How “Tár,” “The White Lotus,” And “Industry” Complicate #MeToo Narratives

Storylines about women who abuse their power are coming to the fore.

In the world of high finance, boozy dinners are par for the course. At Pierpoint, Industry’s fictional investment bank, keeping wealthy clients happy is of utmost importance. So when Harper (Myha’la Herrold), a provisional hire trying to net a permanent position at the bank, is invited to her first client dinner, she leaps at the opportunity. Her supervisor Daria (Freya Mavor) leaves her to settle up the bill with Nicole (Sarah Parish), the foul-mouthed brassy lush they’re trying to court.

Nicole offers Harper a ride home in her private car. She sits in silence for a while as Harper discusses a trade she mentioned at dinner. Then Nicole suddenly leans in and asks if she can come a bit closer. Harper laughs nervously. Nicole rests her head on Harper’s shoulder and then grabs her crotch. Harper freezes. “This weird thing happened at dinner with this woman,” Harper later confides to a coworker. “The client, she gave me a ride home and she sort of touched me. And she’s a woman, you know, but it was still kind of weird.”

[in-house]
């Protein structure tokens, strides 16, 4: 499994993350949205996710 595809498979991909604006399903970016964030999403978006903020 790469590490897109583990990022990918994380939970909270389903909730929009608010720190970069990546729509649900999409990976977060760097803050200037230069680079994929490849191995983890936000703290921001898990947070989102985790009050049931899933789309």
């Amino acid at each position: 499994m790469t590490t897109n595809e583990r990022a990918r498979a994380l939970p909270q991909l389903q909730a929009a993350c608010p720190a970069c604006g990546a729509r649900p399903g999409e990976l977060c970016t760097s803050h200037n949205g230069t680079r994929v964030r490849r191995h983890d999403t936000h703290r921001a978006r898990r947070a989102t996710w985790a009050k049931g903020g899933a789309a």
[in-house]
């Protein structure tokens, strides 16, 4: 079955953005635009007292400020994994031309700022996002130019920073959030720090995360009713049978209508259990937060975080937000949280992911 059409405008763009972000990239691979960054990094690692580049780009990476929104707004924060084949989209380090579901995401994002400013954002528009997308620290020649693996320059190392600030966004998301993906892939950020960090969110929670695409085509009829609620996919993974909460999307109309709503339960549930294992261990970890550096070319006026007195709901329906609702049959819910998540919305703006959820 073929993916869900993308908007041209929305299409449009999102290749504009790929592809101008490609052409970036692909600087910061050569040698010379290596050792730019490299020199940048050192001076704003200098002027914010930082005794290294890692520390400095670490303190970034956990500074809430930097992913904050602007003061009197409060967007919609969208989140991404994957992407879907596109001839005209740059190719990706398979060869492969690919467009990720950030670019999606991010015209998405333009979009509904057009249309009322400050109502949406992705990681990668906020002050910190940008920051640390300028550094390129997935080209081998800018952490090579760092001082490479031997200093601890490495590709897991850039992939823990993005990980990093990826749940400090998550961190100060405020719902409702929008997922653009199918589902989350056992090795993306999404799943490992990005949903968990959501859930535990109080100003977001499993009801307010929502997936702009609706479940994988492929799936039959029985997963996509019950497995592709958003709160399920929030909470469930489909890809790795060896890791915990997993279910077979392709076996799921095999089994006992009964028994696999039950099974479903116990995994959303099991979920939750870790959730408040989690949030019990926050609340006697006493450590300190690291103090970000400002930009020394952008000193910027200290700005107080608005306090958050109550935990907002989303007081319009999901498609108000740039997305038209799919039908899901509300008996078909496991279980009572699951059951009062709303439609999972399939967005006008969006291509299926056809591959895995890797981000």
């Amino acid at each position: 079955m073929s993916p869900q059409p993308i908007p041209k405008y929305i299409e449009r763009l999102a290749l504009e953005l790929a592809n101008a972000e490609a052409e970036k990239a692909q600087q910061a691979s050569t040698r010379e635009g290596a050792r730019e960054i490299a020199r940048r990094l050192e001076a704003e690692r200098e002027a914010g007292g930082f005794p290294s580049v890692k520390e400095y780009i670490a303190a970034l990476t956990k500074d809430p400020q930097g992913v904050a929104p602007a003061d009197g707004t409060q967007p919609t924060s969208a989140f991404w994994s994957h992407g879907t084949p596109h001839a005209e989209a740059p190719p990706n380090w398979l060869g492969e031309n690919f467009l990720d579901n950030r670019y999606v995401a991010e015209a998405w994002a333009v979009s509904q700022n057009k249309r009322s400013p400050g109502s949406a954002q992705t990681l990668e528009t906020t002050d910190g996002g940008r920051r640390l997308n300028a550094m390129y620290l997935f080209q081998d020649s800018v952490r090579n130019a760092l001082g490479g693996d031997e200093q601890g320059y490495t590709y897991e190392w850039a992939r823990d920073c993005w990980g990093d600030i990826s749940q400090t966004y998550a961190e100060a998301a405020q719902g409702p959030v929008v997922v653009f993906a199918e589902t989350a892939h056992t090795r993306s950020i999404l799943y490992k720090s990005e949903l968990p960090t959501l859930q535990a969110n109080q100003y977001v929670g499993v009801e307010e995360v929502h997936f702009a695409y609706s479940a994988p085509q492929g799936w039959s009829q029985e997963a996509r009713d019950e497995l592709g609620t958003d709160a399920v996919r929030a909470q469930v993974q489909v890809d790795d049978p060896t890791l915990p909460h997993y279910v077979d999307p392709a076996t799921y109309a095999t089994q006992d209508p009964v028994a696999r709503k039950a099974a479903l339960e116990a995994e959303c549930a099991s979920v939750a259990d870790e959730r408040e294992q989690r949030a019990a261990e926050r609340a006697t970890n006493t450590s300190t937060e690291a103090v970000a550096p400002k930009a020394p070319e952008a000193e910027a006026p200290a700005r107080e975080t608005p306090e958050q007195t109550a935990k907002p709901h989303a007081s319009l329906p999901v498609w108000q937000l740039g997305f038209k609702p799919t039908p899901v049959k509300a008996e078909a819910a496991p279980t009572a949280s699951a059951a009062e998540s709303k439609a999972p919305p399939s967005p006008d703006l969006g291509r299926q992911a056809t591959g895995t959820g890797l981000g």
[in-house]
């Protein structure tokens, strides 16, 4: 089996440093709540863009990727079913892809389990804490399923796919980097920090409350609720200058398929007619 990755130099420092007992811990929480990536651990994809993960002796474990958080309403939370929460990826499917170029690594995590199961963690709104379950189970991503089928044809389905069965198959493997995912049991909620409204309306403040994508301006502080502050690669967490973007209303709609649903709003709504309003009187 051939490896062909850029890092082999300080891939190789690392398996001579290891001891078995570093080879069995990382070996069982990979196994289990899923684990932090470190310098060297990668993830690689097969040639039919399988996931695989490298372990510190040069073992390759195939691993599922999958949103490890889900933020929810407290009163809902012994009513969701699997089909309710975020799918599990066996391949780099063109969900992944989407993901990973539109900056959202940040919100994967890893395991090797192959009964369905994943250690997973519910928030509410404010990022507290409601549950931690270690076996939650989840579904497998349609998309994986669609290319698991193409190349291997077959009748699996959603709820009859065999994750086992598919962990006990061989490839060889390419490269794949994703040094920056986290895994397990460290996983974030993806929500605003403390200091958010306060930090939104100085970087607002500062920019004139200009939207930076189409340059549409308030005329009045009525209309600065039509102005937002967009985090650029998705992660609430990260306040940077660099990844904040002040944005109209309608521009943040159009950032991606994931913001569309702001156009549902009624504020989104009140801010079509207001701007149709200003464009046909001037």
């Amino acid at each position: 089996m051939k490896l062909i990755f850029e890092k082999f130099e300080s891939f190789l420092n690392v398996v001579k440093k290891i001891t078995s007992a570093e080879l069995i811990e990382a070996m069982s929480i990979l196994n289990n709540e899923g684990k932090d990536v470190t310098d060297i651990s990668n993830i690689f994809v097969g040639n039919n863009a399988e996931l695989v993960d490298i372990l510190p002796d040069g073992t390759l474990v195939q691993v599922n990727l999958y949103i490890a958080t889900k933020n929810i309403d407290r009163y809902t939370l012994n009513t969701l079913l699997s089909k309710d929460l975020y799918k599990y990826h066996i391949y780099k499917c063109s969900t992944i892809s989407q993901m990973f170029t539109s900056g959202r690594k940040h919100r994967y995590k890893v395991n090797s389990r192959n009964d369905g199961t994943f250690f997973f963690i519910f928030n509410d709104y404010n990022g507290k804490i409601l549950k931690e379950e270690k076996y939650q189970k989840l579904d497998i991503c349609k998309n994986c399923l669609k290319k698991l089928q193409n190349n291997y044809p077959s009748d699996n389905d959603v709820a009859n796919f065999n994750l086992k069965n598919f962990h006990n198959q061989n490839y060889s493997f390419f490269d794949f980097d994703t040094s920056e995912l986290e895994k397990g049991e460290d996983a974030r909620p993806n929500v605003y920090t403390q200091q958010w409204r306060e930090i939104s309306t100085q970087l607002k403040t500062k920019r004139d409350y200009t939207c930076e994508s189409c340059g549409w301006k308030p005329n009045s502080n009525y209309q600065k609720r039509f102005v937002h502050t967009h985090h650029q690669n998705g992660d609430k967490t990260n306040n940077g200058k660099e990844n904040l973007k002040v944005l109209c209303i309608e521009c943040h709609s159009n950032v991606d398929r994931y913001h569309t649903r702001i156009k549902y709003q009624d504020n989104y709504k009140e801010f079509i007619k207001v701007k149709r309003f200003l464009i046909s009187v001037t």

In Season 2 of Industry, which concluded this summer, we learn that Nicole’s behavior is a pattern. She pulls a similar move, right down to the assertive crotch grab, with Harper’s friend and coworker Robert (Harry Lawtey) and, perhaps most distressingly, with another young provisional hire, who attempts to report the crime to higher-ups and is rebuffed.

Industry isn’t the only HBO show to feature inappropriate workplace relationships between women. While this character’s uneasy machinations aren’t illegal, they are arguably unethical. In Season 2 of The White Lotus, hotel manager Valentina (Sabrina Impacciatore) has an obvious crush on her direct report Isabella (Eleonora Romandini). She buys her a brooch. She finagles to have Isabella’s desk partner Rocco moved to the beach to stop him from flirting with her. And she invites Isabella to an intimate birthday dinner for the two of them until she finds out Isabella is engaged to Rocco. Eventually, she finds comfort in the arms of Mia (Beatrice Grannò), an enterprising musician, who suggests that if Valentina lets her play piano at the hotel restaurant, she’ll return the favor with sex. Valentina takes her up on her offer.